"The Climb Leader Apprentices do Fathers' Day"

Trip Report for Mt. St. Helens
Brian Conley
14 June 1998

Location: Mt. St. Helens 8,365 feet MSL
(Southwest Washington State)
Route: Monitor Ridge
Leader: Glenn Widener

My Good Ole Climbing Buddy Glenn and I had talked for quite some time about getting our daughters to climb Mt. Saint Helens. About five years to be exact. He finally got serious this year after meeting several other dads with daughters about age 12. In all, there were ten of us; Glenn and his daughter Katie, Bill and his daughter Lori, Robert and his daughter Mallory, Clint and daughter Leslie, and finally my daughter Emma and myself. I had figured that I would not be able to get Emma up the mountain all by myself, but with the peer pressure of the girls it might be possible.

So, after spending three days on a business trip and returning late on Friday, I picked up Emma on Saturday morning, packed a few things and headed up the mountain.

The first stop was Clint's cabin, our staging point. Here the girls had lunch and got to play in the lake. While this was happening, the fathers were talking and joking amongst themselves. At about 3 PM we all loaded into the van for a tour of the Ape Caves. These are lava tubes on the flanks of the mountain. And to call them tubes does not relate the size or length of these caverns. If a jeep could get into these it could be easily driven most of the length of the cavern. We walked about a mile in these before reaching a constrictive impasse. We also ran out of time, because we needed to get to Jack's store to get the climbing permits.

Getting climbing permits was exciting and boring all at once. Boring because we had to put our names into the hat at 5PM then wait for the drawing an hour later. And the tension of the drawing was obvious as 52 people crowded into Jack's to get the fifty permits. Fortunately we got all of the permits we needed (ten) and paid for them (fifteen dollars each, American). Then we went back to the cabin for dinner and packing.

Dinner was potluck of spaghetti, green beans, salad, and desert. The girls wanted to play some more in the lake, so the fathers called to them when supper was ready, but started to eat when the girls ignored us and kept on playing. They soon figured out why it was so quiet.

Now, I am a part-time father of an only daughter. This was my first experience with a group of girls all on the threshold of puberty. To say that it was not a pleasant experience is gross understatement. Constant chatter, each trying to be heard above the noise while packed in the back seat of the van. This on top of my usual pre-climb anxiety almost drove me over the edge. I finally nearly broke after dinner, but I started to prepare my pack for the climb, and called Emma to do the same. I could not control the other girls, but at least Emma and I would be ready. The other fathers took my lead and soon the noise at least had a purpose. We continued packing until about 2100PDT and then tried to get everyone to bed. But four girls in a loft of a cabin ??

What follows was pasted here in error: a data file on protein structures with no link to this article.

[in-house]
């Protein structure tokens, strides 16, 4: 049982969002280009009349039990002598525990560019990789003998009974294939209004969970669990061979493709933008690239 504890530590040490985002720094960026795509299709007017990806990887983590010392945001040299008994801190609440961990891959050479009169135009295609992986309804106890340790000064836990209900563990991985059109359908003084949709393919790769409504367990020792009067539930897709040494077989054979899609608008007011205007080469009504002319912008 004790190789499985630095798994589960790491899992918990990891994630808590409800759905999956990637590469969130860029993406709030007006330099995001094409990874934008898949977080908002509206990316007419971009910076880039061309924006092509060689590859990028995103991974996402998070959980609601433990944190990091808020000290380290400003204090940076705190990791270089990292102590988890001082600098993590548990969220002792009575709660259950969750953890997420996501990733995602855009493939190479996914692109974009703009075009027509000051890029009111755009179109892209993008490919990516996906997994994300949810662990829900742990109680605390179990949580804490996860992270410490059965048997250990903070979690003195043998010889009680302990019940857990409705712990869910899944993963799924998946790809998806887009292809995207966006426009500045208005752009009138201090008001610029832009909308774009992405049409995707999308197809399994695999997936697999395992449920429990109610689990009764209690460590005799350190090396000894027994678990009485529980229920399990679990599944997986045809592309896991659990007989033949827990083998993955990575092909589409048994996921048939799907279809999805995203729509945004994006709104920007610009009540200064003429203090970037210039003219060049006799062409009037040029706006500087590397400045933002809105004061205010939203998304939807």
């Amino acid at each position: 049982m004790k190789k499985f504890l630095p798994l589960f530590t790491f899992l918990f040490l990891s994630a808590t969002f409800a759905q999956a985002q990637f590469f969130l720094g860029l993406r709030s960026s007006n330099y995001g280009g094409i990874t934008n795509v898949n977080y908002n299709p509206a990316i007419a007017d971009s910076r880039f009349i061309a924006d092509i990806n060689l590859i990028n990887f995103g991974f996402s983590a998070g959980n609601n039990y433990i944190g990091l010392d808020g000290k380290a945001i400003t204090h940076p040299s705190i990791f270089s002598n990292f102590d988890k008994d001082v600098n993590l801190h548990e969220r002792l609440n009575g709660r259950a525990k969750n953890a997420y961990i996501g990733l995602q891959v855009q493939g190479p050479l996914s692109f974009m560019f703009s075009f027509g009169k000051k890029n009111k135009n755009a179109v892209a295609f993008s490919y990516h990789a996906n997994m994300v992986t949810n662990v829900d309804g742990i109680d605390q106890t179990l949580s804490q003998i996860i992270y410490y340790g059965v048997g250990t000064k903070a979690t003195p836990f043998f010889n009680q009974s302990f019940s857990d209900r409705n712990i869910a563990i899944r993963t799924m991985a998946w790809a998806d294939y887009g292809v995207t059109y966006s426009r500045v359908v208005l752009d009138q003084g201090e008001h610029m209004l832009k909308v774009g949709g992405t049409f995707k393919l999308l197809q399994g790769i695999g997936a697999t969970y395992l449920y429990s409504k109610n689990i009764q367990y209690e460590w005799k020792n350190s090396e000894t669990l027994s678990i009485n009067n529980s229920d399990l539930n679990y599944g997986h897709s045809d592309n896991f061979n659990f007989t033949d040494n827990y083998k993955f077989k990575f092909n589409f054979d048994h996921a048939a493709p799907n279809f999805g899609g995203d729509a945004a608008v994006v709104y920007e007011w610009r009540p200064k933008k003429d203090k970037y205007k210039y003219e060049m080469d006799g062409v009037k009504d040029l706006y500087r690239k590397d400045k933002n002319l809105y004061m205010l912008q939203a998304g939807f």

We awoke at about 0400PDT on Sunday, and began preparing breakfast and doing final packing. The girls were still acting like girls, so my stress level rose. We managed to get out of the cabin by 0700PDT and get to the trailhead by 0730PDT. Here we found that the conditions were cool and foggy. We got saddled up and started up the trail to the start of monitor ridge.

Almost immediately we were on snow, and remained so for the rest of the day. We stopped several times to adjust clothing and loads. After an hour we stopped for what I hoped was a short break for food and water. Unfortunately I forgot how a group of girls is and this break extended for almost 20 minutes. We were also not yet at the beginning of Monitor Ridge, so that we were moving slower than I would usually expect. This promised to be a long day.


We continued up the snow, following approximately where the trail should be. We finally came to the end of the trail and the open plain before the ridge. The fog was quite dense here; we could hear people, but could not see the ridge or even the end-of-trail, where the PERMIT REQUIRED BEYOND marker stood. I was beginning to wonder how much longer we would continue. Glenn went to scout ahead, while we waited and adjusted packs and had a little food and drink. Glenn came back and we had a short discussion, with the final verdict being to continue for another hour. We followed Glenn onto the open plain.

On one of my previous climbs of Mount Saint Helens on this route I had seen the unmistakable signs of a powerful avalanche. It had swept down the valley we were now crossing, ripping up trees and tossing the trunks down on the trail a half mile below. This had been a dreadful year for avalanches, with several fatalities so far. I realized that Glenn was not heading across the valley, but up it, closer to a steep and potentially unstable slope. After several minutes of this he turned more west and we started up the slope.

Now in most years I do this route in late June or July. This year we had much snowfall, even late into May. So what had been a steep but simple rock scramble turned into a steep snow climb. Since I had helped teach Basic Climbing School and Intermediate climbing school students on slopes this steep I was not concerned. At first. Then I remembered that these were not ICS students, but girls. My own daughter, who I began to coach up the slope, had neither an ice ax or climbing boots, she only had a ski pole and her hiking boots. My fear was more for her mental state than for her equipment, as long as she kept focused on the slope and walking in the steps that had been kicked she would reach the top of the ridge. If she panicked she would slide back down to the valley. That would not be particularly physically dangerous, but could devastate her confidence.

All this was still in the fog. We had no idea how high we needed to go or where the top of the ridge was. We finally regrouped when we got to some rock sticking through the snow. Robert and Mallory began to get into harnesses, with Robert explaining that it would be quick and easy to get onto a rope if we had our harnesses on before we needed them. All of the fathers agreed so we paused here below the top of the ridge to get the harnesses out of packs and onto bodies.

Then we continued up the slope.

We finally reached the top of Monitor Ridge in the fog. The fathers had a short conference here. Glenn looked grim, and suggested that we continue up the ridge for another hour and see if we broke out of the clouds. If not we would need to turn around and go back. So Emma and I continued our trudge up hill. With each step the clouds seemed to get slightly thinner. Finally Emma and I stopped for food and water and I took the time to slather our faces with sunscreen. At this point we saw the first mammal I had seen this high up on the mountain. While we were stopped here the clouds finally parted to bathe us in sunshine. But the clouds were still ominously thick below us.

Emma and I continued up the ridge in the sunshine. We soon came to the rest of the group stopped for a food and water break. We were near 6000 feet and well behind schedule. Still moral was high and everyone was ready to continue on. They soon were all ahead of Emma, Katie, Glenn and I.